I suppose that it boils down to the fact that back when I found myself in a psychiatric ward, I rejected the idea of taking psychiatric drugs to subdue my experiences, and somehow – somehow – I was allowed to do this. So I went through what I went through without drugs. Also, no one tried to tell me I was “mentally ill”, or had a “psychotic illness”; that I had “bipolar disorder” or “schizophrenia” or “schizoaffective disorder”, a “borderline personality disorder” or whatever…. That I had some kind of life-long “illness”,that I’d have to be drugged for the rest of my days. And for that I’m eternally grateful. ”
I rejected the idea of taking psychiatric drugs - & was forced them; told that I was mentally ill & schizophrenic & told that I would have to take drugs for the rest of my life. I suppose that I am eternally ungrateful for that?

I'm now stuck on the tablets.

I'm trying to work though things & view all this without the biomedical psychiatric model/paradigm - & it's hard; given what I have been through.

I suppose that I can see things from lots of different perspectives - But the one that makes most sense to me is psychological crisis & spiritual emergence/emergency.

I'm hoping that one day I'll be able to successfully come off meds & have a more full life. I'm certainly not getting any younger - & the role of 'long term mental patient' is certainly well entrenched. Who knows at this stage if I'll ever escape from it all?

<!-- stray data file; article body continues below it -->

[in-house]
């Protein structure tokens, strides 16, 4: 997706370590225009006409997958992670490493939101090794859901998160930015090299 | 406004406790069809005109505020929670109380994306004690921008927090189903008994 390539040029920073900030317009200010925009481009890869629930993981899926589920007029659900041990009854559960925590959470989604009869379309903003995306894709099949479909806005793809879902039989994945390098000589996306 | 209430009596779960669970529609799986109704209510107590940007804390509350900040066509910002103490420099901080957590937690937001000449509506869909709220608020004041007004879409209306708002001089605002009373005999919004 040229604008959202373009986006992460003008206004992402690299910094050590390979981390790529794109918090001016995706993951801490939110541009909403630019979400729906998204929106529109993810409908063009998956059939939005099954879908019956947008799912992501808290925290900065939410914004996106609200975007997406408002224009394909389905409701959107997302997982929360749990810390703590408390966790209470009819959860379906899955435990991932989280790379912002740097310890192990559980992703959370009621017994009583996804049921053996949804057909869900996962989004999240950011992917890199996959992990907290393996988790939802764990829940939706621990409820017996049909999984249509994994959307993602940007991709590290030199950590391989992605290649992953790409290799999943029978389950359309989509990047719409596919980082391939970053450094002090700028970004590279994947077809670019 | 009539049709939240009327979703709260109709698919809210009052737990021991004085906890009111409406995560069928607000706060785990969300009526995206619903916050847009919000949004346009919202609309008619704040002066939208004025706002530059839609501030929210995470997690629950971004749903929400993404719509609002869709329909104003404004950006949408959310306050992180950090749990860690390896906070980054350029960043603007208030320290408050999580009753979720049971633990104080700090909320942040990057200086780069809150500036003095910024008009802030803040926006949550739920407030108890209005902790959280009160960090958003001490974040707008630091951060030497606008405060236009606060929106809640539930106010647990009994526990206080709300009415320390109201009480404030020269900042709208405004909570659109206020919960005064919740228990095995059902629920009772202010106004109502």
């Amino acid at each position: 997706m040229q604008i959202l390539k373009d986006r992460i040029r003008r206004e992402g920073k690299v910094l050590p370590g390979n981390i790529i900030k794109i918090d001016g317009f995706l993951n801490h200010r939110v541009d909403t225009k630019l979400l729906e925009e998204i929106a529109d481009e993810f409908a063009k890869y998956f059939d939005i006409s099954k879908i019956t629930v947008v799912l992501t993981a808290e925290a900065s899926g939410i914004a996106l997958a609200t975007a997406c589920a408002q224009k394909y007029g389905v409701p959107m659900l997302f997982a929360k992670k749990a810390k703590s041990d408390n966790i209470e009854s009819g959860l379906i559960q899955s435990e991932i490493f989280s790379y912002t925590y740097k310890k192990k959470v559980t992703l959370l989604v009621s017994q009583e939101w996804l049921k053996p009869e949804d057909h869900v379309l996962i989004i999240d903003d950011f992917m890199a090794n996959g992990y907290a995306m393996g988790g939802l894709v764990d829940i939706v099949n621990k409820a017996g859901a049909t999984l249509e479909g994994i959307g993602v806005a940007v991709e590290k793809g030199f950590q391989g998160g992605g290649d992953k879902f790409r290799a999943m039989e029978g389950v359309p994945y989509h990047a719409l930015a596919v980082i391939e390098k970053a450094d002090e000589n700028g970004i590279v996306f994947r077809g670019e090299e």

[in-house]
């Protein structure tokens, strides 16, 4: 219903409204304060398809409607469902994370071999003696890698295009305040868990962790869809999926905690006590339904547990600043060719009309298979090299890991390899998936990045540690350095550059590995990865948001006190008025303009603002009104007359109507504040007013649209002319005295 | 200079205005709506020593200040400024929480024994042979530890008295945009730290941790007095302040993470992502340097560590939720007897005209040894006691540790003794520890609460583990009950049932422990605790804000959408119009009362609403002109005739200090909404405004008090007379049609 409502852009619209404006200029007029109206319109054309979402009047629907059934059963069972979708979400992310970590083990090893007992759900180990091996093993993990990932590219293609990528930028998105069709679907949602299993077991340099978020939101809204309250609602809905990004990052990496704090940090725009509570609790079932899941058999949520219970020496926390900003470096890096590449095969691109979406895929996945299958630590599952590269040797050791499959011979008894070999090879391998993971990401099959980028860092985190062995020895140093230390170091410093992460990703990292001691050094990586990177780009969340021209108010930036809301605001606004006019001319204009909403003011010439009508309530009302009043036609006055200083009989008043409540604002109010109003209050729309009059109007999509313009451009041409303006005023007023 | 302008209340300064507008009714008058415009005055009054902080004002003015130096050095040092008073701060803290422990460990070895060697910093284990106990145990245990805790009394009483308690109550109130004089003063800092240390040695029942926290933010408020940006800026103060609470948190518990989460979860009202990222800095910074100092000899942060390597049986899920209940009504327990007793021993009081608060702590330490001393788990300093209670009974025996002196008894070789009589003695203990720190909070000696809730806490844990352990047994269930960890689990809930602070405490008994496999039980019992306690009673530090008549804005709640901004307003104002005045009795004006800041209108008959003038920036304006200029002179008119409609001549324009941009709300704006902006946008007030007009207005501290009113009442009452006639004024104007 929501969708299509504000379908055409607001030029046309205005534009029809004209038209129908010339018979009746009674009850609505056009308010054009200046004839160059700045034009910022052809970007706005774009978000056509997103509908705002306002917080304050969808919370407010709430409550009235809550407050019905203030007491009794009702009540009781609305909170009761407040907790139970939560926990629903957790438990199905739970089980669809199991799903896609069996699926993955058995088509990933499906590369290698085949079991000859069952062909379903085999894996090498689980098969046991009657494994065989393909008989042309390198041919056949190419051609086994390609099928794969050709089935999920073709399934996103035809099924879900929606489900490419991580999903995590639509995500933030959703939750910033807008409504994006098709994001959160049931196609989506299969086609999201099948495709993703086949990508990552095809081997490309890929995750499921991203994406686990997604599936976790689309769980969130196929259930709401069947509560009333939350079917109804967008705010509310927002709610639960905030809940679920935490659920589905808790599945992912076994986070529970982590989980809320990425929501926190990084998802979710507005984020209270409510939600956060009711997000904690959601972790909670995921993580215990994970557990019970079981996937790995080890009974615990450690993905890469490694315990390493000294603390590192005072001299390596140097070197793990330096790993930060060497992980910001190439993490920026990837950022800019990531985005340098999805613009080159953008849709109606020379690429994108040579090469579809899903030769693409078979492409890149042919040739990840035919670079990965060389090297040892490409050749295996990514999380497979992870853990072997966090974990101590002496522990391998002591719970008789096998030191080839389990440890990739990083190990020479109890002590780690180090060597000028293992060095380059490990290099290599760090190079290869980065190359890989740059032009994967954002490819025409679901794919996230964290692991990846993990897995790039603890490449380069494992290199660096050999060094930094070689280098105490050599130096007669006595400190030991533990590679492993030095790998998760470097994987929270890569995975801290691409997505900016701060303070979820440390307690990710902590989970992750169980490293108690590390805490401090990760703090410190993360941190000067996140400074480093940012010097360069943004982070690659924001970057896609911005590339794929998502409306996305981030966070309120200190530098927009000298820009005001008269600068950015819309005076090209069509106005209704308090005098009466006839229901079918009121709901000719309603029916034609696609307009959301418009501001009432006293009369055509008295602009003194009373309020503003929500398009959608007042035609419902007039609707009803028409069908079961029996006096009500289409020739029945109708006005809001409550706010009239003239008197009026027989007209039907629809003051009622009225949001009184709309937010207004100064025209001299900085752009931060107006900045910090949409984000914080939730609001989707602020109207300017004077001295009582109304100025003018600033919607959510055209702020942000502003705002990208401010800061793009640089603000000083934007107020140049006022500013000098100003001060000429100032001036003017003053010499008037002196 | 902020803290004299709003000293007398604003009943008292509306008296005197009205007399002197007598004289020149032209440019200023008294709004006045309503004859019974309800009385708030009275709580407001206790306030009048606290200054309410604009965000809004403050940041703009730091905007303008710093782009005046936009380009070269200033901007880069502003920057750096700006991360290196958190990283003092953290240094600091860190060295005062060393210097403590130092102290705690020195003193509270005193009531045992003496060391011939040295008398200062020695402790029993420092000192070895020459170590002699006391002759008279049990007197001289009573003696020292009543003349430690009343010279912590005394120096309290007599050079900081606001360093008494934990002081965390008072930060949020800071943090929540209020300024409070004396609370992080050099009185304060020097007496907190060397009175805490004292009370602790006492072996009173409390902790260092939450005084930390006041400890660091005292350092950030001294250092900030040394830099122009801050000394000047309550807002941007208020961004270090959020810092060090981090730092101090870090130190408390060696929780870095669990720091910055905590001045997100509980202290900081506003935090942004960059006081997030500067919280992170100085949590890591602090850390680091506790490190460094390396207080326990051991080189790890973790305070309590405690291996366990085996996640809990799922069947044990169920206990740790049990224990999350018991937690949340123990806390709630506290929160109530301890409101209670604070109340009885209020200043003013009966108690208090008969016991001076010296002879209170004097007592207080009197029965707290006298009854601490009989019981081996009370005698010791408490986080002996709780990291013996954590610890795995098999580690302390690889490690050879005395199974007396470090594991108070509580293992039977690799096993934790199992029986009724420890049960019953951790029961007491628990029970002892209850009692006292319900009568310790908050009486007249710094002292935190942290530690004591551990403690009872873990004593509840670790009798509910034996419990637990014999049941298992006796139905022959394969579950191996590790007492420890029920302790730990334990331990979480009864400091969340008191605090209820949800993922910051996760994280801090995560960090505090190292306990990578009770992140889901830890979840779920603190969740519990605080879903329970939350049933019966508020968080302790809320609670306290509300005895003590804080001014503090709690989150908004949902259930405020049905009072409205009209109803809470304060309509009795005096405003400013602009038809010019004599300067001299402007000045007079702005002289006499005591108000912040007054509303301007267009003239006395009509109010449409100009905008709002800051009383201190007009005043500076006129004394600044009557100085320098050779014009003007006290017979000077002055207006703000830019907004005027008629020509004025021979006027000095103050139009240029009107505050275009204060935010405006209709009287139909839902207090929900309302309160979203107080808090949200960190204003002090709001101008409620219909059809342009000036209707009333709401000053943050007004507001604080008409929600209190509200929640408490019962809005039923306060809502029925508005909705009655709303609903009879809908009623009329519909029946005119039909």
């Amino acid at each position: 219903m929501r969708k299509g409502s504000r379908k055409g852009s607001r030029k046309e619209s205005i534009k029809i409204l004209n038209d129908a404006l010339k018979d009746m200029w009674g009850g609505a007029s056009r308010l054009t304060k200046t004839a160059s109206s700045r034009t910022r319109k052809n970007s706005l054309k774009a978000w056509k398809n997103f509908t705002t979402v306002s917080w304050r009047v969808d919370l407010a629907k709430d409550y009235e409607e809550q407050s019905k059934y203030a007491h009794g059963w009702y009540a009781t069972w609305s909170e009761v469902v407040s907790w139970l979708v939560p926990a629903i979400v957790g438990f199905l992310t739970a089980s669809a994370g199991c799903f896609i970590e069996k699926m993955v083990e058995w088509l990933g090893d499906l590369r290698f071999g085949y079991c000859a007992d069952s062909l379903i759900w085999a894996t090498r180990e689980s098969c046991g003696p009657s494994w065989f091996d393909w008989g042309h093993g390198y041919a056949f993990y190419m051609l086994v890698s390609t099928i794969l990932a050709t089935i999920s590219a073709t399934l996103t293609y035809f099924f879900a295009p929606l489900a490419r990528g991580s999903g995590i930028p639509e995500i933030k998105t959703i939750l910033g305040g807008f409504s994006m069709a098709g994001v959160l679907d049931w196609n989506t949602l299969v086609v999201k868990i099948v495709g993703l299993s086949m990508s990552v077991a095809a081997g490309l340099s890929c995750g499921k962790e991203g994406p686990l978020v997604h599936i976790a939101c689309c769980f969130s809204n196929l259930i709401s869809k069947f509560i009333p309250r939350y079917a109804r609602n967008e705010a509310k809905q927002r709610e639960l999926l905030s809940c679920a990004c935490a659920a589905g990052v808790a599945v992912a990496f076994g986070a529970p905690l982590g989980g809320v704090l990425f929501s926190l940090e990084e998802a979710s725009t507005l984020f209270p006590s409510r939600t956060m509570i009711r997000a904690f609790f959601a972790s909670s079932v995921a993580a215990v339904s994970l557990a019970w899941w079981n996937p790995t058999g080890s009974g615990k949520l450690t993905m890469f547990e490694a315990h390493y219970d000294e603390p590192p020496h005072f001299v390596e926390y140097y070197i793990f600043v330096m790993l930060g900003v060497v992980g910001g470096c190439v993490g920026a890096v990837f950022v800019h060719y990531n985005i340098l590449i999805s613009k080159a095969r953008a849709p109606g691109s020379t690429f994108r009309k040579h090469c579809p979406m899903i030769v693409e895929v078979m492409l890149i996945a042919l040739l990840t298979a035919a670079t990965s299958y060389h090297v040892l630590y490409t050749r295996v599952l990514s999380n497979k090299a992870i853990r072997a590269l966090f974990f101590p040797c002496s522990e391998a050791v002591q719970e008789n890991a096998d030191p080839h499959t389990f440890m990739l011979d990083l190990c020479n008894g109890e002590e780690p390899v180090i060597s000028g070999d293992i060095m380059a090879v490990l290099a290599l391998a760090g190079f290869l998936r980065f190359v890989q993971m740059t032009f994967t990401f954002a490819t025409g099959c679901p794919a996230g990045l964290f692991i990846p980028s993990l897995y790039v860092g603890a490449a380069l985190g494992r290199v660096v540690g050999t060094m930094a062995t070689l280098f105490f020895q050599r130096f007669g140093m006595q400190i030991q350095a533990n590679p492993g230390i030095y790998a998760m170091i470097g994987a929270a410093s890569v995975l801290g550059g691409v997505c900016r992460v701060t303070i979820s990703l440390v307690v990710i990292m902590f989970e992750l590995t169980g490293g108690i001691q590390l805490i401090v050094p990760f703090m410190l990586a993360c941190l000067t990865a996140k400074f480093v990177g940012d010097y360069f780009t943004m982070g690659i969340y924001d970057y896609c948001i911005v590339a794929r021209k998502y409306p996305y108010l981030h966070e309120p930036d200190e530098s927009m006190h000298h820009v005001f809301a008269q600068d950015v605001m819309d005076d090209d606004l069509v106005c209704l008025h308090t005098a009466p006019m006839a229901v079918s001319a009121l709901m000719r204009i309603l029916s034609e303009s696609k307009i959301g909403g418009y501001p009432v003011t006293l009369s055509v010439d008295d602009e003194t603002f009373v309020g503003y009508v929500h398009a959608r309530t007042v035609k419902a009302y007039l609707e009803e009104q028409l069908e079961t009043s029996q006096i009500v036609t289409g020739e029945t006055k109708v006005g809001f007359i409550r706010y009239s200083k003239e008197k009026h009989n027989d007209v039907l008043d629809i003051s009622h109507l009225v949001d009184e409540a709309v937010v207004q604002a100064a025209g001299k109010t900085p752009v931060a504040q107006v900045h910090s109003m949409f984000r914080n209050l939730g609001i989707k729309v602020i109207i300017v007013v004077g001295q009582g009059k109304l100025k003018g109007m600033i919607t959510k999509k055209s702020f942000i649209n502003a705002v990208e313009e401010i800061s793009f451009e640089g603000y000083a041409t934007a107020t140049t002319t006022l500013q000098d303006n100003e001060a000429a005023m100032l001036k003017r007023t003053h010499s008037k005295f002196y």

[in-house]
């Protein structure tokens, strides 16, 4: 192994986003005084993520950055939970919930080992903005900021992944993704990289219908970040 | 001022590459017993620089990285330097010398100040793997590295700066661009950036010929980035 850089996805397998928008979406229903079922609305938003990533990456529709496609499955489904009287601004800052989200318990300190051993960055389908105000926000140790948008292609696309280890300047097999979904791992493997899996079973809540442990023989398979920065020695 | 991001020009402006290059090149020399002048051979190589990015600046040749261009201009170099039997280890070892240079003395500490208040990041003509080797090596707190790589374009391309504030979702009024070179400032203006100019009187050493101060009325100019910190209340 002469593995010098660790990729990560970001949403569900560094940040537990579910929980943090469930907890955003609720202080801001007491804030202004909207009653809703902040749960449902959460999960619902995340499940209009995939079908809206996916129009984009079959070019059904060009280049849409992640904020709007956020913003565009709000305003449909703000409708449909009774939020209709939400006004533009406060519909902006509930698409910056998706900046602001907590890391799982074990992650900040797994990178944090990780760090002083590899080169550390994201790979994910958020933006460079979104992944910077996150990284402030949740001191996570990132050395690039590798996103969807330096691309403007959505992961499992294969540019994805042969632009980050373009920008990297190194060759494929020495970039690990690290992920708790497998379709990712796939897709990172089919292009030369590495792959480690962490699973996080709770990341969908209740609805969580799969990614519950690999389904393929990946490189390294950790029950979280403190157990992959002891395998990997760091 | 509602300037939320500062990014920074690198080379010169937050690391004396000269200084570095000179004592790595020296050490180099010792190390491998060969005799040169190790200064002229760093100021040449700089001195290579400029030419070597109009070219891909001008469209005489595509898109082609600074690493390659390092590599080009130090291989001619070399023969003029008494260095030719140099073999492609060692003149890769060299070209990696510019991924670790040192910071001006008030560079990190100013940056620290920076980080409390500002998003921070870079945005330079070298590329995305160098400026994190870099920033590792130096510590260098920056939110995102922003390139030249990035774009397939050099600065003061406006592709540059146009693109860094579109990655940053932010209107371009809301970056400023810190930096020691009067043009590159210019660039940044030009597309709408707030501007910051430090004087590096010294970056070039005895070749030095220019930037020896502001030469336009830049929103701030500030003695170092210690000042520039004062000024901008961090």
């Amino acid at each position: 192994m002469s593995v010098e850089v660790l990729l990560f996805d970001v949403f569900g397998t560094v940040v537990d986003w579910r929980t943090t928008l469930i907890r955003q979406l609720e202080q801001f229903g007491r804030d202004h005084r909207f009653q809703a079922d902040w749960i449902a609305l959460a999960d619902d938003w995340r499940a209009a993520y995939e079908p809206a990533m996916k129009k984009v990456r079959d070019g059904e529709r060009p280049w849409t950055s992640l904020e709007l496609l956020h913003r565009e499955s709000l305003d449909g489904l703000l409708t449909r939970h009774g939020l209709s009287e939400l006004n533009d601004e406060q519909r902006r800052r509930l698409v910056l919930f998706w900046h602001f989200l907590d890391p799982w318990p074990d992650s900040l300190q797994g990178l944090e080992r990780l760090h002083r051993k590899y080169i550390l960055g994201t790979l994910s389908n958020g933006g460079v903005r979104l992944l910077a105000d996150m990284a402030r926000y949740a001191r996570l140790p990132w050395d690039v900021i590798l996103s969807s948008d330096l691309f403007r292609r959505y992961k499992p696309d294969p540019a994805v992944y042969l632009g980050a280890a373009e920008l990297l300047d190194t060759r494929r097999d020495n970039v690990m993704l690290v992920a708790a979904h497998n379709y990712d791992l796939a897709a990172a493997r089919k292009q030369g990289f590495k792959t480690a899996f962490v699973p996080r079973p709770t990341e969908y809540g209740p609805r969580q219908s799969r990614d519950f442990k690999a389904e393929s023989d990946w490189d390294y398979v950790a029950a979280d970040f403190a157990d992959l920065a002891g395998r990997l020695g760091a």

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ramboghettouk

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#54
At the start of care in the community i was encouraged to beleive i was recovered on meds, encouraged to come to london to do a degree get a job, in the end it left me stuck in london which is why i'm so embittered about the word recovery

Resources well it's cuts now

I am very worried about my future particularly as all support has been cut on the grounds i'm high functioning for my illlness, i see a support worker once in a blue moon, most services i don't want so it doesn't bother me so much they've gone but benefits worry, i used to go to the theatre getting tickets from a disability org shape and using a taxicard for disabled people to avoid the tube at night, both cut

Services are now only for those a risk or under sections of the mental health act, hardly the recovered group

You can't get a job so your trapped on benefits, the isolation prevents a lot of ways of making extra, you haven't the contacts

I am afraid i am very cyn ical about the role models, thats what they're paid to say

I also see the idea that the mentaly ill can recover and get jobs been used to underpin welfare reforms
 
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Apotheosis

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#55
I also see the idea that the mentaly ill can recover and get jobs been used to underpin welfare reforms
You make some good points. The fact remains however that many could fully recover if given the right help & support.

I've not personally heard people arguing that medicated schizophrenics are fit for work.

Rambo - do you think that you've had the best treatment & approaches available for your condition?

What is wrong in trying to promote & work towards genuine healing approaches?
 
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Robbert

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#56
Services are now only for those a risk or under sections of the mental health act, hardly the recovered group